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January 18, 2013

STATE COLLEGE - A fire last night destroyed a trailer off North Atherton Street, in State College but a young couple and their baby escaped unharmed. The blaze engulfed the home at 118 Toter Lane in the Franklin Manor Mobile Home Park. The fire claimed a pet pig but the couple saved an iguana and some dogs. Red Cross workers came to help the displaced residents. Fire officials say a cause was not immediately apparent, and a fire marshal will investigate. No one was injured.

MILL HALL – A man suffered moderate injuries after he had to be cut free from his pickup truck after it crash yesterday morning along Eagle Valley Road, in Clinton County. Police say 76-year-old Donald Aikey suffered a medical condition that caused him to go off the roadway into a ditch. The crash happened around nine Thursday morning. He was first taken to Lock Haven Hospital then flown to Geisinger. Aikey remains in serious condition.

SHAMOKIN – An 18-year-old Shamokin man has been charged with homicide by vehicle while DUI following a crash in June that killed a passenger in his vehicle. State Police Stonington have charged Kyle Koontz with the fatal crash June 14th 2012, that claimed the life of 19-year-old David Dorsett of Coal Township and injured three others. Koontz is free on $20,000 bail. The crash happened on Anthracite Road in Zerbe Township. Police say Koontz went off the roadway his car going into a ditch and rolling killing Dorsett.
Jim Diehl (WGRC)

BERWICK – Officials find another meth lab in Columbia County. Probation officers trying to locate 30-year-old Michael Olah checked his home Thursday and discovered an “active” meth lab in the attic of the home, a heavy volume of drug paraphernalia and “a lot of strange things” officers had not seen at previous meth raids, but police did not elaborate. Police say a girl answered the door and allowed county probation officers inside, they found Olah hiding on a bed between two mattresses. Police took Olah, and three others at 401 Chestnut Street into custody after the 4:30 p.m. discovery. In addition to Olah, police plan to charge two others they found in the home, Samuel Konrad and Heather Wynings, both of Berwick. The Press Enterprise reports, authorities surrounded the house at Chestnut and Fourth streets with yellow police tape, blocking traffic as they awaited the arrival of a specially trained team of troopers who would dismantle the lab and collect items used to make the drug.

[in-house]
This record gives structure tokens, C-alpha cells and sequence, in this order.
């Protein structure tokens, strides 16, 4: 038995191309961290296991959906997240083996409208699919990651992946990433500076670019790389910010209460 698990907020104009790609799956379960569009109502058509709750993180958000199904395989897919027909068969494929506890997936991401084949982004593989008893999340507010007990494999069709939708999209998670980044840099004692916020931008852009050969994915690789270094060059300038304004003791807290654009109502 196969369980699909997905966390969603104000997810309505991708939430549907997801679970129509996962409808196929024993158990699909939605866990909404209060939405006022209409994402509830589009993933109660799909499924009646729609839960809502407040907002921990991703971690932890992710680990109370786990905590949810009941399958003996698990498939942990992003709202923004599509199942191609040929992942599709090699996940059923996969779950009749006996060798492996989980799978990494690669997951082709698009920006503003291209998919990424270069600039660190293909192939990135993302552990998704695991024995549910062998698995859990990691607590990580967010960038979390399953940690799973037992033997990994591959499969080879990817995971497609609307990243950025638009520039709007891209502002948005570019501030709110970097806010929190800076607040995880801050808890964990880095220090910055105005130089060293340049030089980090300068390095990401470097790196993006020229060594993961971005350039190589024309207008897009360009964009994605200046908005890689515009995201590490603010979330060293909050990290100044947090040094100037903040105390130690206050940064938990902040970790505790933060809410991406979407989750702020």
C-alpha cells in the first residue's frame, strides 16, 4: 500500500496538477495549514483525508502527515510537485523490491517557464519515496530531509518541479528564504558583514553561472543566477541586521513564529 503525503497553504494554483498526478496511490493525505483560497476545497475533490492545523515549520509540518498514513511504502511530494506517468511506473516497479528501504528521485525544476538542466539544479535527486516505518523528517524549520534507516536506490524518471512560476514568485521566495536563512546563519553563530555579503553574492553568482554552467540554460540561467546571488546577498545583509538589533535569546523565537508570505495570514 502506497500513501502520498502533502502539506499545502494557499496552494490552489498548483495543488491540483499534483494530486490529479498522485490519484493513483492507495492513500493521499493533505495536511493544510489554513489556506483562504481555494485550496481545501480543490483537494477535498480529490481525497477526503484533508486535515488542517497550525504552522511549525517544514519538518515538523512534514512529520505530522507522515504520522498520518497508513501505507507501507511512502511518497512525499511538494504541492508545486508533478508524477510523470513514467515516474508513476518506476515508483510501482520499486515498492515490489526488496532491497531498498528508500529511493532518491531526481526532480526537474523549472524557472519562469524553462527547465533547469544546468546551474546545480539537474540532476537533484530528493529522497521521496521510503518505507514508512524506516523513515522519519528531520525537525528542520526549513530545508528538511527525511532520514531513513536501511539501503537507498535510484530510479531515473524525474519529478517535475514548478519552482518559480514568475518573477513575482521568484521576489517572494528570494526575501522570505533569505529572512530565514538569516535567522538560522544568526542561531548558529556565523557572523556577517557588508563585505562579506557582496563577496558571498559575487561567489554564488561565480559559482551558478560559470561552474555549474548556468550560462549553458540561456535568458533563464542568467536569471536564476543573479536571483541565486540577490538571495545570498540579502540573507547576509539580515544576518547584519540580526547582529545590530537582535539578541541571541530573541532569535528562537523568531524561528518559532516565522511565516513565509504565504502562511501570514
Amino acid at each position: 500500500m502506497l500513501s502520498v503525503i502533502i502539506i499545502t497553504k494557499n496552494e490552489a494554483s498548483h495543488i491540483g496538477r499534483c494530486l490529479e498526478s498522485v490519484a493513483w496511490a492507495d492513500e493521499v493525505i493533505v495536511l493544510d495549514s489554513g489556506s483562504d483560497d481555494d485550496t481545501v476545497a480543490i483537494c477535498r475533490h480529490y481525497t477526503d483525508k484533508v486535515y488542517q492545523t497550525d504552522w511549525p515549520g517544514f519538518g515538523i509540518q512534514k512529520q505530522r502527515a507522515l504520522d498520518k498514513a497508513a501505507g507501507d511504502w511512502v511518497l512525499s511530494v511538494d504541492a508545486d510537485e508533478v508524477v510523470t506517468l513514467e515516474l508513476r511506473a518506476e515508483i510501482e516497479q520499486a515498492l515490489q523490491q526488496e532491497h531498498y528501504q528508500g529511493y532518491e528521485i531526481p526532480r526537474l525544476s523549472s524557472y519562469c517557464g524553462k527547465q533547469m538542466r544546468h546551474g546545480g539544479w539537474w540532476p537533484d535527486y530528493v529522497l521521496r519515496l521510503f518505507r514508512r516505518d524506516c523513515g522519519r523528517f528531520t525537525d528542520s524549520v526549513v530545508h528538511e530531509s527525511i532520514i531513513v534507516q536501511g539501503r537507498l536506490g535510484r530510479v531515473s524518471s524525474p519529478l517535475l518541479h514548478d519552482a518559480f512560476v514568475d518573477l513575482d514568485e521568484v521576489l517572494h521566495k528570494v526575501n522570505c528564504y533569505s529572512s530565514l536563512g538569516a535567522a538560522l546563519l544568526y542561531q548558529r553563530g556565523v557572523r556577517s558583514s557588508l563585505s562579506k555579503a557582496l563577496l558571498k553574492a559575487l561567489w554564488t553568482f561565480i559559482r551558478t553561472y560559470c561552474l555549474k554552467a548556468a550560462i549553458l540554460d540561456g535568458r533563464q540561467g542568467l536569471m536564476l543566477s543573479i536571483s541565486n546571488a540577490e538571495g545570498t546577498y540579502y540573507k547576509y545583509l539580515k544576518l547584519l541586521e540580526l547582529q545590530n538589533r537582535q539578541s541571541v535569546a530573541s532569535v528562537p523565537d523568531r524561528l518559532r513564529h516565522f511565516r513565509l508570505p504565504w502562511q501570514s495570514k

WILLIAMSPORT - A Trout Run man was convicted Wednesday of firing a long gun toward a 14-year-old boy. 62-year-old Paul Crissman was found guilty by a Lycoming County jury on charges of simple assault, reckless endangerment and disorderly conduct. The boy testified to standing outside his parents' home on October 7th, 2011, when he saw Crissman come out of the woodline, aim a gun and fire. The boy told police that the gun was not aimed at him, but Crissman did fire in the direction of his home. The shot landed close enough that the boy saw leaves move in his driveway. Crissman had been sentenced about a week before the incident to 18 months of probation for firing at two men riding all-terrain vehicles near or on his property. One of Crissman's shots hit one of the ATVs. Crissman will be sentenced in February for the incident in October.

DANVILLE - A Danville woman pleaded guilty to a reduced assault charge Thursday for cutting a man’s neck with a steak knife on New Year’s Eve. Police say 46-year-old Sharon Arndt, used a serrated knife to cut Jeff Shearer’s neck but Shearer didn’t want to testify or press charges. Arndt had been charged with felony aggravated assault and misdemeanor simple assault and jailed under $50,000 cash bail. She pleaded guilty to simple assault and must pay a $300 fine and court costs and was released from prison. District Judge Marvin Shrawder ordered Arndt to undergo a mental health evaluation.